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Inside a public area $C$ (a polygon), there are several private land-plots $C_1,\dots,C_n$ (pairwise-disjoint simple polygons):

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Currentlly, the public area that is outside the private land-plots (the set $C\setminus (C_1\cup\dots\cup C_n)$) is not connected - one cannot always walk from one part of the park to another without crossing a private plot.

The government wants to make the park path-connected by confiscating a tiny fraction of each of the private land-plots. Is this possible? I.e, is it possible, for every $\epsilon>0$, to remove a fraction $\epsilon$ of the area of each $C_i$, such that the set $C\setminus (C_1\cup\dots\cup C_n)$ becomes connected?

Intuitively, the government can "shave" a tiny fraction of the perimeter of each $C_i$, with width $\epsilon / Perimeter_i$. It seems "obvious" that the remainder will be path-connected. But how to prove this formally?

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  • $\begingroup$ Is a line connecting two points an accepted path? The width is 0 - so you really do not "cut" anything. $\endgroup$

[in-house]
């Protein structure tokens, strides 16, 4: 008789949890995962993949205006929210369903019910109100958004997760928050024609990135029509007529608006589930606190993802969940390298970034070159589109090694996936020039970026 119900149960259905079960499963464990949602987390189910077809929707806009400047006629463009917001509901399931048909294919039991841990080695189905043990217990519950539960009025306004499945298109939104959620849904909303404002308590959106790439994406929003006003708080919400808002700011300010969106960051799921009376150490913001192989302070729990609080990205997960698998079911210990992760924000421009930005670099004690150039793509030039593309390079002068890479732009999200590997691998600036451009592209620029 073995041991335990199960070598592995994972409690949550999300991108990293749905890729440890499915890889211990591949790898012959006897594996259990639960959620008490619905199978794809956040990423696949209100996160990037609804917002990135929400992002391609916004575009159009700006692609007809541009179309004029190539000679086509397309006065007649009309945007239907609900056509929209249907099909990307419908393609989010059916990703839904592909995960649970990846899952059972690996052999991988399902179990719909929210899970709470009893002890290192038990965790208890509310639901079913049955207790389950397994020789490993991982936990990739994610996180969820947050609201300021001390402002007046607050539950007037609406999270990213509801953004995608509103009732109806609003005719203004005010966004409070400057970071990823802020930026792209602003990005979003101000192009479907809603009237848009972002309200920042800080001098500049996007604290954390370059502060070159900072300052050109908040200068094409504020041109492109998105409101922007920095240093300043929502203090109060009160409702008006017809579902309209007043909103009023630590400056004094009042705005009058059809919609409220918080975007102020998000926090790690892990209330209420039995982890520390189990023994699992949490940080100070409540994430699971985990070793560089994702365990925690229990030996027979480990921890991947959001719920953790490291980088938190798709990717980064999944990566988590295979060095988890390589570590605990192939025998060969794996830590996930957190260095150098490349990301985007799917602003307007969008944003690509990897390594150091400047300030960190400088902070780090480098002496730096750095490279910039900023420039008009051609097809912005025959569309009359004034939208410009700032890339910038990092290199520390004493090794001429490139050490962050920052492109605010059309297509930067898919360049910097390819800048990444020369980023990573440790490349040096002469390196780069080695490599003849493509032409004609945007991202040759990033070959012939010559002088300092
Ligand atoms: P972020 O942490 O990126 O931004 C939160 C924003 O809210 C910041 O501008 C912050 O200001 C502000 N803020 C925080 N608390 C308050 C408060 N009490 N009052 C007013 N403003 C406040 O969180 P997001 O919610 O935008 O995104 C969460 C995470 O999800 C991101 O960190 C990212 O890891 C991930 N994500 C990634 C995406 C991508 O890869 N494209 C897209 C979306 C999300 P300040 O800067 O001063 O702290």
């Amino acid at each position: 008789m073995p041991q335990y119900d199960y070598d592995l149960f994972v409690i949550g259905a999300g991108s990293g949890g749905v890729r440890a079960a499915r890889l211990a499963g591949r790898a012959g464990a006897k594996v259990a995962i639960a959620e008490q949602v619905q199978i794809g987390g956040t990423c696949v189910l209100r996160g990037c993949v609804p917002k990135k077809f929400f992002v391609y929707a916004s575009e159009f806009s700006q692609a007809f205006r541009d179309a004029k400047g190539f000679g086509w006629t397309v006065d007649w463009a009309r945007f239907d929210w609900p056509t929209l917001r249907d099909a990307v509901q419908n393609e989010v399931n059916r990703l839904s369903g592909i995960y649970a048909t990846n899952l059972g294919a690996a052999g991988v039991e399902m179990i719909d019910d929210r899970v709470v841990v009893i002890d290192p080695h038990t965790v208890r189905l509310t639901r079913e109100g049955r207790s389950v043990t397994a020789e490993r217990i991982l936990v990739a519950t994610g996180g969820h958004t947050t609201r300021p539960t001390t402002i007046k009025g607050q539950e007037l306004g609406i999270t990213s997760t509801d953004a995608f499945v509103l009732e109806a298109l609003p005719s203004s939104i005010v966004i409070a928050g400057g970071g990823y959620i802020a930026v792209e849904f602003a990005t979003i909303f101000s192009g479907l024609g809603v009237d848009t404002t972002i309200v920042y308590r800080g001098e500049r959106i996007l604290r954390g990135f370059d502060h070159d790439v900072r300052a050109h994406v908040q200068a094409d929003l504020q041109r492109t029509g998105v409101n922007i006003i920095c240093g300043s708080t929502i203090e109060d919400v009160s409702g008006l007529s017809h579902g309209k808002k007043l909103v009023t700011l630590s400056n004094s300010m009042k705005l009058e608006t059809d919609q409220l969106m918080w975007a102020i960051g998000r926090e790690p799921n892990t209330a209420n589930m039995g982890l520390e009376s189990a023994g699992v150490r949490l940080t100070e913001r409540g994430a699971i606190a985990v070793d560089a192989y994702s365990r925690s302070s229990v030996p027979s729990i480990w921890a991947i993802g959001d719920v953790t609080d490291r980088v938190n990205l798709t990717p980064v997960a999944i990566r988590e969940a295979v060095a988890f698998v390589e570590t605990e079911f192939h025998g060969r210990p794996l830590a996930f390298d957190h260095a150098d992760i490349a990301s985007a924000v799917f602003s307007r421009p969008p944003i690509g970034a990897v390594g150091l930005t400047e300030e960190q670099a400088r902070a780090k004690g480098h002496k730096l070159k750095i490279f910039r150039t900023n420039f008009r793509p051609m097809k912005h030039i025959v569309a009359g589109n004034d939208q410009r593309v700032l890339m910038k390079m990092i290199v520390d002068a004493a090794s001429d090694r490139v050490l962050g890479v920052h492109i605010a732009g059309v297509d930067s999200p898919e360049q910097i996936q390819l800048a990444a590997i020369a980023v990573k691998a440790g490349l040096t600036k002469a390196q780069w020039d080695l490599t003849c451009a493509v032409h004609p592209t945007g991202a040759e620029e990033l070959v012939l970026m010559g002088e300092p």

– Moti
    Mar 27, 2016 at 16:04
  • $\begingroup$ @Moti this is interesting. I would really like that the path has some width, but I am not sure how to define this accurately. $\endgroup$ Mar 27, 2016 at 17:37

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Just walk, for example, in clockwise orientation, along the boundary of public area, and when you come at some point that is common to public area and private area you then remove some subset of private area that has that point in itself, for example a triangle of area $< \epsilon$ that has that point as vertex. And when you travel along boundary of public area and arrive at some line-segment that is common to public and private area you then remove some subset of private area that has that side in itself, for example a triangle of area $<\epsilon$ that has that line-segment as its side.

So you can do that for all $\epsilon$ with removal of only triangles from the whole land. Since it can be done for every $\epsilon$ it can be as small as you want.

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